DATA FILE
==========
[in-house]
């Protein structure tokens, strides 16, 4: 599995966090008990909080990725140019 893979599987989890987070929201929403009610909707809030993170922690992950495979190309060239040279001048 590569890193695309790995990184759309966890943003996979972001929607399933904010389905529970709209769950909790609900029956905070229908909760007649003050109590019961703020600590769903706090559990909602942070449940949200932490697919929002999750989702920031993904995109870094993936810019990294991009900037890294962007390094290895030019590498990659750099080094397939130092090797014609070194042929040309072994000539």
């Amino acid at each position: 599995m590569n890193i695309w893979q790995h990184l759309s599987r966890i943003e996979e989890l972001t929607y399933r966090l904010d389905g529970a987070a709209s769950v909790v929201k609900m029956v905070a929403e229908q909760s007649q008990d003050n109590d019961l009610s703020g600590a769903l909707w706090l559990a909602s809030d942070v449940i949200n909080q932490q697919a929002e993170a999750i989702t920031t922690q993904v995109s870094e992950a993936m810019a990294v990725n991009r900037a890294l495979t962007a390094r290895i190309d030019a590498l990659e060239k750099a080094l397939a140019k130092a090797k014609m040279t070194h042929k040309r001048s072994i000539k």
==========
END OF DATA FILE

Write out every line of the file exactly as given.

[in-house]
């Protein structure tokens, strides 16, 4: 599995966090008990909080990725140019 893979599987989890987070929201929403009610909707809030993170922690992950495979190309060239040279001048 590569890193695309790995990184759309966890943003996979972001929607399933904010389905529970709209769950909790609900029956905070229908909760007649003050109590019961703020600590769903706090559990909602942070449940949200932490697919929002999750989702920031993904995109870094993936810019990294991009900037890294962007390094290895030019590498990659750099080094397939130092090797014609070194042929040309072994000539």
């Amino acid at each position: 599995m590569n890193i695309w893979q790995h990184l759309s599987r966890i943003e996979e989890l972001t929607y399933r966090l904010d389905g529970a987070a709209s769950v909790v929201k609900m029956v905070a929403e229908q909760s007649q008990d003050n109590d019961l009610s703020g600590a769903l909707w706090l559990a909602s809030d942070v449940i949200n909080q932490q697919a929002e993170a999750i989702t920031t922690q993904v995109s870094e992950a993936m810019a990294v990725n991009r900037a890294l495979t962007a390094r290895i190309d030019a590498l990659e060239k750099a080094l397939a140019k130092a090797k014609m040279t070194h042929k040309r001048s072994i000539k």